Raspberry Pi GPIO

In this lab we are going to introduce the GPIO interface of the Raspberry Pi.

What is GPIO?

In one corner of the Raspberry Pi is a 40-pin expansion header. The pins are numbered from 1 to 40, with the even numbers on the outside edge of the board as shown below.

Raspberry Pi 3 Model B+ GPIO expansion headers
Raspberry Pi 3 Model B+ GPIO expansion headers — By Gareth Halfacree from Bradford, UK (Raspberry Pi 3B+) [CC BY-SA 2.0], via Wikimedia Commons

Each of these GPIO pins are identified below.

Raspberry Pi B+ GPIO 40 Pin Block Pinout
Raspberry Pi B+ GPIO 40 Pin Block Pinout — Christopher Stanton, Element 14 Community

There are several different types of pins in the expansion header.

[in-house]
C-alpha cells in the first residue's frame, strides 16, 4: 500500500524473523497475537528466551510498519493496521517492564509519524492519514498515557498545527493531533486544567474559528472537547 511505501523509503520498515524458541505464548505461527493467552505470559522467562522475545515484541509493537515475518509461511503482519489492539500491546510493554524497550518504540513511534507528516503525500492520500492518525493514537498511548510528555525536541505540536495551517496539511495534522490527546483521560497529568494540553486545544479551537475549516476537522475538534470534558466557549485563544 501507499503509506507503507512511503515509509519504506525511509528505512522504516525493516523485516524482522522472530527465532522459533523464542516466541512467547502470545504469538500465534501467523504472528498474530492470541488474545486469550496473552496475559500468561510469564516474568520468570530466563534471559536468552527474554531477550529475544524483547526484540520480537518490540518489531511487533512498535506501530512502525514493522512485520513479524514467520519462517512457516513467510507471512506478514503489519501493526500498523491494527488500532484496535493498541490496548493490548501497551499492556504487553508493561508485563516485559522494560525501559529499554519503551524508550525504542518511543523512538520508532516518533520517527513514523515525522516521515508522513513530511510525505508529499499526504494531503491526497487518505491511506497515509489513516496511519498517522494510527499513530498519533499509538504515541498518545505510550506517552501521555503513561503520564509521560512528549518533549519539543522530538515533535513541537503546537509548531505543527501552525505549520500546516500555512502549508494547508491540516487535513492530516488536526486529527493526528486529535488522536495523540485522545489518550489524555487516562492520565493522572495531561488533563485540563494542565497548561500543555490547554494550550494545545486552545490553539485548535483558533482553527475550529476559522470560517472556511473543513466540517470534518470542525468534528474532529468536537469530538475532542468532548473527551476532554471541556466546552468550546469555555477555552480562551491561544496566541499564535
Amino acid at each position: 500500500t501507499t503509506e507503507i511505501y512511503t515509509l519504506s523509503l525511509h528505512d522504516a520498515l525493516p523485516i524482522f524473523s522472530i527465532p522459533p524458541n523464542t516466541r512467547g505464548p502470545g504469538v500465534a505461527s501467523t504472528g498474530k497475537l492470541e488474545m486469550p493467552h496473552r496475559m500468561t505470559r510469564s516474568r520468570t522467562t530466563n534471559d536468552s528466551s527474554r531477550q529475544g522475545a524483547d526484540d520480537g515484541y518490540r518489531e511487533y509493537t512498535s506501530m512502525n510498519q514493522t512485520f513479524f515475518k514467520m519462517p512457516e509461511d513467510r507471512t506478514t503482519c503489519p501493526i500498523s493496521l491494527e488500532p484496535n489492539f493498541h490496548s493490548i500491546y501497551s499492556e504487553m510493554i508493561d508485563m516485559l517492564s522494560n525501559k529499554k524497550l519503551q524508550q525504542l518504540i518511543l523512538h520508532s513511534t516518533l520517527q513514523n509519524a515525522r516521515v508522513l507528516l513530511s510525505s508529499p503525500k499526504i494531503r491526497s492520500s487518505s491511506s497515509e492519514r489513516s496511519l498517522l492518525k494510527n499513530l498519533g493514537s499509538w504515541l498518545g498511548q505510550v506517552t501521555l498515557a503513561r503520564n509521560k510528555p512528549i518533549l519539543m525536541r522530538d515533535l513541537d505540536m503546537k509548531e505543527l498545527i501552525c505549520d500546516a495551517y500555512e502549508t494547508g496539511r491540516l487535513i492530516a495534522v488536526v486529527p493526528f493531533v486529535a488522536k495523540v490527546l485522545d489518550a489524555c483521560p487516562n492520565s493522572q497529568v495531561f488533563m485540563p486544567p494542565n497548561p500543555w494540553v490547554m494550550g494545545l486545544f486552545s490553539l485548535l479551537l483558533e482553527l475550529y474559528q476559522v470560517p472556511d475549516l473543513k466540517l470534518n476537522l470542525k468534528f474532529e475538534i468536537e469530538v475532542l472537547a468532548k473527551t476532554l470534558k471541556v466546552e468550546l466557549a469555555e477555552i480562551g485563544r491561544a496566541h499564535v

Light Red
Connected to the Pi’s 5V rail, provides a consistent +5.0V.
Dark Red
Connected to the Pi’s 3.3V rail, provides a consistent +3.3V.
Connected to the Pi’s ground, provides a consistent 0V.
Yellow New in Model B+
I2C bus dedicated to expansion boards

All the remaining pins are known as the General-purpose input/output (GPIO). The GPIO is a generic pin on a circuit whose behaviour, including whether it is an input or output, may be controlled by the user at run-time.

The GPIO pins are connected to the +3.3V rails. When used for input they are able to read voltages. When used for output they may be set to +3.3V (high) or 0V (low).

There are 4 different types of GPIO pins on the Raspberry Pi. Of these, three may be used as GPIO or special purposes.

These are generic GPIO pins without a special purpose.
These pins may operate as GPIO or used as an I2C bus.
These pins may operate as GPIO or used for UART.
These pins may operate as GPIO or used as an SPI bus.